Chance the Rapper Slams Epic Over Fortnite Dance Emotes | Gaming News

Grammy-award winning and chart-topping MC Chance the Rapper has previously shared his love for Fortnite, once encouraging developer Epic Games to bring the game to Nintendo Switch. However, Chance is also a staunch defender of creator’s rights. This is why he recently took aim at Epic Games over its business practices regarding Fortnite emotes and the lack of proper credit for their original creators.

In a post on Twitter, Chance the Rapper said that Fortnite should include “the actual rap songs behind the dances that make so much money as emotes.” The rapper suggested that the black creatives who created the dances are losing out because they made them popular but never monetized them. As a result, these creatives don’t get a cut of the money that players spend on unlocking the dance emotes in Fortnite.

Unsurprisingly, Chance’s comments have caused a bit of a rift in the Fortnite community. On one side, people staunchly agree with Chance the Rapper, noting that Fortnite makes hundreds of millions of dollars each month from the sale of emotes and other cosmetics. Epic Games can afford to offer some royalties to the dance creators or pay to license their songs and in doing so would earn the company goodwill among creatives and the players who love the emotes so much.

Recently, Epic decreased the cut that it takes on purchases of assets on the Unreal store. The success of Fortnite has seen the company swimming in cash and so, the company suggested, it’s only right that asset creators benefit by being able to take home a greater margin of the profit when their assets are purchased. Epic is interested in fairer business practices, then, but so far this line of thinking has not been extended to Fortnite emotes.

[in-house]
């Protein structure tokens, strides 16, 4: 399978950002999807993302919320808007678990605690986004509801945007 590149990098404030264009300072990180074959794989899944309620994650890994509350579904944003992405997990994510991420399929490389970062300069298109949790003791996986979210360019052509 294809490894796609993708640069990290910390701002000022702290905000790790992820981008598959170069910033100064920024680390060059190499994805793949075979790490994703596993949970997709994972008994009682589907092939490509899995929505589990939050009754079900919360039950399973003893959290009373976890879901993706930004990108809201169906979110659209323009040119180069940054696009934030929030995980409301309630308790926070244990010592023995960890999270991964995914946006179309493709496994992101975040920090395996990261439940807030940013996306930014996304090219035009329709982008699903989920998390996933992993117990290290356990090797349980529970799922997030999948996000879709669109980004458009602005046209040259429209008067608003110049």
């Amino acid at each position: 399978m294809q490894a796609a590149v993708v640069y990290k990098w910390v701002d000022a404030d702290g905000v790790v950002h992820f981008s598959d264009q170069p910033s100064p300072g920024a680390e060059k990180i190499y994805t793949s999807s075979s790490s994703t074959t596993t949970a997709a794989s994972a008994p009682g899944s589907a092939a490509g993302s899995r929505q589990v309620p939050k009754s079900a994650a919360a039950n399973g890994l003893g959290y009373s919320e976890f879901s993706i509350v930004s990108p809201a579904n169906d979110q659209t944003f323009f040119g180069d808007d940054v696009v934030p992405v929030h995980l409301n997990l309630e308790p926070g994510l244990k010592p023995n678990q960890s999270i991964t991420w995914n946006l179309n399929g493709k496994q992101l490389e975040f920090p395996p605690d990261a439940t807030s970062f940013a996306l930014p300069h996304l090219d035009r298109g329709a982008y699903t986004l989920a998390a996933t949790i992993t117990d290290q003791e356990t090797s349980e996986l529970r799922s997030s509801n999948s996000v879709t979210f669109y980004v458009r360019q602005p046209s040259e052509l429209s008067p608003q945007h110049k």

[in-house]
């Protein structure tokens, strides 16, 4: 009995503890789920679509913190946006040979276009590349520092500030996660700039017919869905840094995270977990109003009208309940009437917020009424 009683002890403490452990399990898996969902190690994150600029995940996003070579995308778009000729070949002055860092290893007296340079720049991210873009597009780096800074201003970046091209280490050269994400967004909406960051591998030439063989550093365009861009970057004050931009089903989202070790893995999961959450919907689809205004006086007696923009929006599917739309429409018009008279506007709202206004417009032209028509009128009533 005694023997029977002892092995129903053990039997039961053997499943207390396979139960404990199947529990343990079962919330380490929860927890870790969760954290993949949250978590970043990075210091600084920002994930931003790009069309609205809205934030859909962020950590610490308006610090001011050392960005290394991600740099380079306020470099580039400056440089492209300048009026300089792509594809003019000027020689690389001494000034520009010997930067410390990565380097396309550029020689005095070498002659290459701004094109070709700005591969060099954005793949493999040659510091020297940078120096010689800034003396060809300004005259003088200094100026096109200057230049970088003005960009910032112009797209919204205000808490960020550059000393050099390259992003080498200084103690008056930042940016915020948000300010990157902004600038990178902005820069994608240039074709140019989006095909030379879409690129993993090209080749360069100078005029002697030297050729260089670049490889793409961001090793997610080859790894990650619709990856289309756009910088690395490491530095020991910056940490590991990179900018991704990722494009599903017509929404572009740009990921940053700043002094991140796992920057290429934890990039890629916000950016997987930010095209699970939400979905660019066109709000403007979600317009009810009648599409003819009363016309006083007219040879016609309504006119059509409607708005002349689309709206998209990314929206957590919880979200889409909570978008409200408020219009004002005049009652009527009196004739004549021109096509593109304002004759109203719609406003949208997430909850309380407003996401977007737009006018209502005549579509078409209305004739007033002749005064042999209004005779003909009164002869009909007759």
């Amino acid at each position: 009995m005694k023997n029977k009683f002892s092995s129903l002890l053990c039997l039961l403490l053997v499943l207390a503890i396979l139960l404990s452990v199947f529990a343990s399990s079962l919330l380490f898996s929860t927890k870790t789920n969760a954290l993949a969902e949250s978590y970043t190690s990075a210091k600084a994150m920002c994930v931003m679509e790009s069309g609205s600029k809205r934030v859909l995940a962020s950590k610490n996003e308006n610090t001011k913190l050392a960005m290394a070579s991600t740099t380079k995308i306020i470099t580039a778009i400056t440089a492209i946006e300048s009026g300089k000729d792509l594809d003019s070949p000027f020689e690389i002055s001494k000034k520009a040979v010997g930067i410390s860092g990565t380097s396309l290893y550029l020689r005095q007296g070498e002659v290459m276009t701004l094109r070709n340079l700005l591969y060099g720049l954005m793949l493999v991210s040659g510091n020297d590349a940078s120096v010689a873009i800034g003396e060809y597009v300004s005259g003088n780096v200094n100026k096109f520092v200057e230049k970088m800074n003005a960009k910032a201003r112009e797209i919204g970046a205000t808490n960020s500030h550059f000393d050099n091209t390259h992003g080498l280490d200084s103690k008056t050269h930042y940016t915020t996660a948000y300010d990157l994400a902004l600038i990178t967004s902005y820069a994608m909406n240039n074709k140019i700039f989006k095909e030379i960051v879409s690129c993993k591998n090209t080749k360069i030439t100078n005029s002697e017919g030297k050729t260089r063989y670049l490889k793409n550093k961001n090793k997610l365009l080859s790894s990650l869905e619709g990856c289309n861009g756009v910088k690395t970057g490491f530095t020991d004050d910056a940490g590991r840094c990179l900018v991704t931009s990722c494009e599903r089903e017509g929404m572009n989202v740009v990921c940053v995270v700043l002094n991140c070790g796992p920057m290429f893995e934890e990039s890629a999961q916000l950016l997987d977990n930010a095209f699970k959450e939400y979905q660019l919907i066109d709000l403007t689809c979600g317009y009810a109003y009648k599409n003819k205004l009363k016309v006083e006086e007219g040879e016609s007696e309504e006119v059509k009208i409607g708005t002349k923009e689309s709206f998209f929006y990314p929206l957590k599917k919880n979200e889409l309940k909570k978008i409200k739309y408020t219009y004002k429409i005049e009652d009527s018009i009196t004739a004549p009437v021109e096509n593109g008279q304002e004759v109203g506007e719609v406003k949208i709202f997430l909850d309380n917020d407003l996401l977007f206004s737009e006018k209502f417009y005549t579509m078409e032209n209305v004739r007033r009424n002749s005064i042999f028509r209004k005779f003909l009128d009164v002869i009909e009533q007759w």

But on the other side, some have said that since Epic Games is the one developing these dances into emotes and putting in the work to make them available in the game, shouldn’t they reap all of the rewards? Game development isn’t easy and so they solely deserve the money made from selling Fortnite emotes.

Some are also hoping that everyone involved can come to a compromise. At the very least, argue some, Epic could at least rename the Fortnite emotes in order to appropriately credit the creators. For example, the ‘Hype’ emote which was famously performed by Jesse Lingard at the World Cup, is actually the Shoot dance first created by BlocBoy JB for his song Shoot. Likewise, the Milly Rock dance created by 2Milly is known as the Swipe emote in Fortnite. Calling the emotes by their original names would at least provide players a way to find out more about their creators, meaning that they could reap the rewards of the emotes’ popularity even as Epic Games refuses to give them a cut.

Fortnite is available now in early access for iOS, PC, PlayStation 4, and Xbox One. A release on Android devices is also planned.

Source: Twitter – Chance the Rapper

Image source: Flickr – Julio Enriquez (with Creative Commons license)

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